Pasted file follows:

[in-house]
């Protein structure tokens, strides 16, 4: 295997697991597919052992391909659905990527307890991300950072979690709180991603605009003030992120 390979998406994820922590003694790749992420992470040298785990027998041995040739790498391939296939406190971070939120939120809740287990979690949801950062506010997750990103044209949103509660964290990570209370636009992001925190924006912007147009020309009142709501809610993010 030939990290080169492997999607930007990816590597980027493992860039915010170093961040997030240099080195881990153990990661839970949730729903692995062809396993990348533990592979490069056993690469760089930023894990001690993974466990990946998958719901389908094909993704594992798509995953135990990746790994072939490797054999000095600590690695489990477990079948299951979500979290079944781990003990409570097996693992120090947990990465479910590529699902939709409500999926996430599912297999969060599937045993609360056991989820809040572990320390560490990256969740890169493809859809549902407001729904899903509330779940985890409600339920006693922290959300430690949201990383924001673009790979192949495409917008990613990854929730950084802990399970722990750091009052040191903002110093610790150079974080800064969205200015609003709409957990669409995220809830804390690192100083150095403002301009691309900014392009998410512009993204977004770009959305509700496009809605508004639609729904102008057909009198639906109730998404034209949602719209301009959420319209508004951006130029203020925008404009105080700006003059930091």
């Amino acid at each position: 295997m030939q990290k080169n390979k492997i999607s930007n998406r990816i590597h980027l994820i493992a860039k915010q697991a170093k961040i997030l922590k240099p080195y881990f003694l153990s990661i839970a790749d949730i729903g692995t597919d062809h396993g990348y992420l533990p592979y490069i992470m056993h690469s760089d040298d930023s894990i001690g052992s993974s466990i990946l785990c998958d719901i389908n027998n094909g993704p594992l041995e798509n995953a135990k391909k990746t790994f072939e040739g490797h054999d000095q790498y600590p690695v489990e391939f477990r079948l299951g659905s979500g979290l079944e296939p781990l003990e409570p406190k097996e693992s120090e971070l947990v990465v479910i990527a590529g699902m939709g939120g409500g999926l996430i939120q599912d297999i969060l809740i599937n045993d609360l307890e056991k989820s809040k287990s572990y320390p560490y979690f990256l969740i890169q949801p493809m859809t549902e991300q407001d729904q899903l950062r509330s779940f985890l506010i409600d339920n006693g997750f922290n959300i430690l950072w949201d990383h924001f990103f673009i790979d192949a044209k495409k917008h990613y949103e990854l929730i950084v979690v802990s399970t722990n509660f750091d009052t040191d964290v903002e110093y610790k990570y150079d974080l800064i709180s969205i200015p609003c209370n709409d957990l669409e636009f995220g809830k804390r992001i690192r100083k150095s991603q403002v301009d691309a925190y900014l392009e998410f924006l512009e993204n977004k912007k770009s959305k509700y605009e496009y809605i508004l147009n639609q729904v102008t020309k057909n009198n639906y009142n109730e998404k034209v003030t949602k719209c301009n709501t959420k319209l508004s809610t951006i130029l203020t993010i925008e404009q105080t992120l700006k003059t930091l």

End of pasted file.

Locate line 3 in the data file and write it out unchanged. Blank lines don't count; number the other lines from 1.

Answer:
């Amino acid at each position: 295997m030939q990290k080169n390979k492997i999607s930007n998406r990816i590597h980027l994820i493992a860039k915010q697991a170093k961040i997030l922590k240099p080195y881990f003694l153990s990661i839970a790749d949730i729903g692995t597919d062809h396993g990348y992420l533990p592979y490069i992470m056993h690469s760089d040298d930023s894990i001690g052992s993974s466990i990946l785990c998958d719901i389908n027998n094909g993704p594992l041995e798509n995953a135990k391909k990746t790994f072939e040739g490797h054999d000095q790498y600590p690695v489990e391939f477990r079948l299951g659905s979500g979290l079944e296939p781990l003990e409570p406190k097996e693992s120090e971070l947990v990465v479910i990527a590529g699902m939709g939120g409500g999926l996430i939120q599912d297999i969060l809740i599937n045993d609360l307890e056991k989820s809040k287990s572990y320390p560490y979690f990256l969740i890169q949801p493809m859809t549902e991300q407001d729904q899903l950062r509330s779940f985890l506010i409600d339920n006693g997750f922290n959300i430690l950072w949201d990383h924001f990103f673009i790979d192949a044209k495409k917008h990613y949103e990854l929730i950084v979690v802990s399970t722990n509660f750091d009052t040191d964290v903002e110093y610790k990570y150079d974080l800064i709180s969205i200015p609003c209370n709409d957990l669409e636009f995220g809830k804390r992001i690192r100083k150095s991603q403002v301009d691309a925190y900014l392009e998410f924006l512009e993204n977004k912007k770009s959305k509700y605009e496009y809605i508004l147009n639609q729904v102008t020309k057909n009198n639906y009142n109730e998404k034209v003030t949602k719209c301009n709501t959420k319209l508004s809610t951006i130029l203020t993010i925008e404009q105080t992120l700006k003059t930091l």